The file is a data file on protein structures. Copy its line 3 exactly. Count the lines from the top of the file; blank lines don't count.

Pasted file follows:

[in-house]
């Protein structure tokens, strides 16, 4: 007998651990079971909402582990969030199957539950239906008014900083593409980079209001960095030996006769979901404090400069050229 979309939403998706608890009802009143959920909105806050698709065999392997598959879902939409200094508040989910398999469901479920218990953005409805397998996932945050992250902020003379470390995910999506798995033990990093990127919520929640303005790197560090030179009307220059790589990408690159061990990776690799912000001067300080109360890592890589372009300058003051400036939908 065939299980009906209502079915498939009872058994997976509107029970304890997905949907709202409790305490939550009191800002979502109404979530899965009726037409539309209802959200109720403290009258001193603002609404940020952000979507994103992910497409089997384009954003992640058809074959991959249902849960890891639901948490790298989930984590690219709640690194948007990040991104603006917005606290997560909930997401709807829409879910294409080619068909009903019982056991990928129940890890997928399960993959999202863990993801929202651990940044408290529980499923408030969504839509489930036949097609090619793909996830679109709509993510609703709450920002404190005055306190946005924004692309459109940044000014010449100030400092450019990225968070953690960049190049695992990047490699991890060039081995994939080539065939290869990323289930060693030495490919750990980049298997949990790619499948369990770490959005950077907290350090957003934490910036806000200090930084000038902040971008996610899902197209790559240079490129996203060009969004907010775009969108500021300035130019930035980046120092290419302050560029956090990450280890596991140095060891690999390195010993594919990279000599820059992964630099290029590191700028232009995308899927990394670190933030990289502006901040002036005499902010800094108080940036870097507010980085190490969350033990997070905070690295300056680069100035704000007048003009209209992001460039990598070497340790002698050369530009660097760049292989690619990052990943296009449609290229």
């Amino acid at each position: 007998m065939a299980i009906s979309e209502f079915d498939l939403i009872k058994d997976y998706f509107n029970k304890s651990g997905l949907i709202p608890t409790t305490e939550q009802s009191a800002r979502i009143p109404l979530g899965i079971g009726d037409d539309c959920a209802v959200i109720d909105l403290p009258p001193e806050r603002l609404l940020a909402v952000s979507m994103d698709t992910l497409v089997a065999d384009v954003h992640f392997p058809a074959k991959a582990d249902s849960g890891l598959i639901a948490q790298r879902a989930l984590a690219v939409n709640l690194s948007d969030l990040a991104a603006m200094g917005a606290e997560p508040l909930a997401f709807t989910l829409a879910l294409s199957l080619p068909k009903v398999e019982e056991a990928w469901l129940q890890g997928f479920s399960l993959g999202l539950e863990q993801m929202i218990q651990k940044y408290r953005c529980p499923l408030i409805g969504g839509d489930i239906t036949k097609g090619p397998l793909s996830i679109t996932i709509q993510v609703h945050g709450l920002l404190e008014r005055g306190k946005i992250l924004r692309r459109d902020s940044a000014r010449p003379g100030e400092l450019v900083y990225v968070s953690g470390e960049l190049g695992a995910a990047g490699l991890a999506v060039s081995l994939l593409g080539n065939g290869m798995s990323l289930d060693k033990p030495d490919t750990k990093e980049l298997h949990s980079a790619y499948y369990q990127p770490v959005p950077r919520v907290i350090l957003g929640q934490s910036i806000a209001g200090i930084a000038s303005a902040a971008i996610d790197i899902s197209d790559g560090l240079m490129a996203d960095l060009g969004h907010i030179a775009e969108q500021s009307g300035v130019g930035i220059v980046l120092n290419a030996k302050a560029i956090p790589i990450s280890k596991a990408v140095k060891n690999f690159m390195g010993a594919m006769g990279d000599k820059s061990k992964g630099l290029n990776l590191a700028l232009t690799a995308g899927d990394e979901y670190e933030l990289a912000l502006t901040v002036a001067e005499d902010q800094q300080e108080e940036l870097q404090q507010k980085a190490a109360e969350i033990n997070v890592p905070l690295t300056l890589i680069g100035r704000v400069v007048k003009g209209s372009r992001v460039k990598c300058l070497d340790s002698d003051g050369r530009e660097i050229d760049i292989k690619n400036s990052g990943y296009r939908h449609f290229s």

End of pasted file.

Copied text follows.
């Amino acid at each position: 007998m065939a299980i009906s979309e209502f079915d498939l939403i009872k058994d997976y998706f509107n029970k304890s651990g997905l949907i709202p608890t409790t305490e939550q009802s009191a800002r979502i009143p109404l979530g899965i079971g009726d037409d539309c959920a209802v959200i109720d909105l403290p009258p001193e806050r603002l609404l940020a909402v952000s979507m994103d698709t992910l497409v089997a065999d384009v954003h992640f392997p058809a074959k991959a582990d249902s849960g890891l598959i639901a948490q790298r879902a989930l984590a690219v939409n709640l690194s948007d969030l990040a991104a603006m200094g917005a606290e997560p508040l909930a997401f709807t989910l829409a879910l294409s199957l080619p068909k009903v398999e019982e056991a990928w469901l129940q890890g997928f479920s399960l993959g999202l539950e863990q993801m929202i218990q651990k940044y408290r953005c529980p499923l408030i409805g969504g839509d489930i239906t036949k097609g090619p397998l793909s996830i679109t996932i709509q993510v609703h945050g709450l920002l404190e008014r005055g306190k946005i992250l924004r692309r459109d902020s940044a000014r010449p003379g100030e400092l450019v900083y990225v968070s953690g470390e960049l190049g695992a995910a990047g490699l991890a999506v060039s081995l994939l593409g080539n065939g290869m798995s990323l289930d060693k033990p030495d490919t750990k990093e980049l298997h949990s980079a790619y499948y369990q990127p770490v959005p950077r919520v907290i350090l957003g929640q934490s910036i806000a209001g200090i930084a000038s303005a902040a971008i996610d790197i899902s197209d790559g560090l240079m490129a996203d960095l060009g969004h907010i030179a775009e969108q500021s009307g300035v130019g930035i220059v980046l120092n290419a030996k302050a560029i956090p790589i990450s280890k596991a990408v140095k060891n690999f690159m390195g010993a594919m006769g990279d000599k820059s061990k992964g630099l290029n990776l590191a700028l232009t690799a995308g899927d990394e979901y670190e933030l990289a912000l502006t901040v002036a001067e005499d902010q800094q300080e108080e940036l870097q404090q507010k980085a190490a109360e969350i033990n997070v890592p905070l690295t300056l890589i680069g100035r704000v400069v007048k003009g209209s372009r992001v460039k990598c300058l070497d340790s002698d003051g050369r530009e660097i050229d760049i292989k690619n400036s990052g990943y296009r939908h449609f290229s």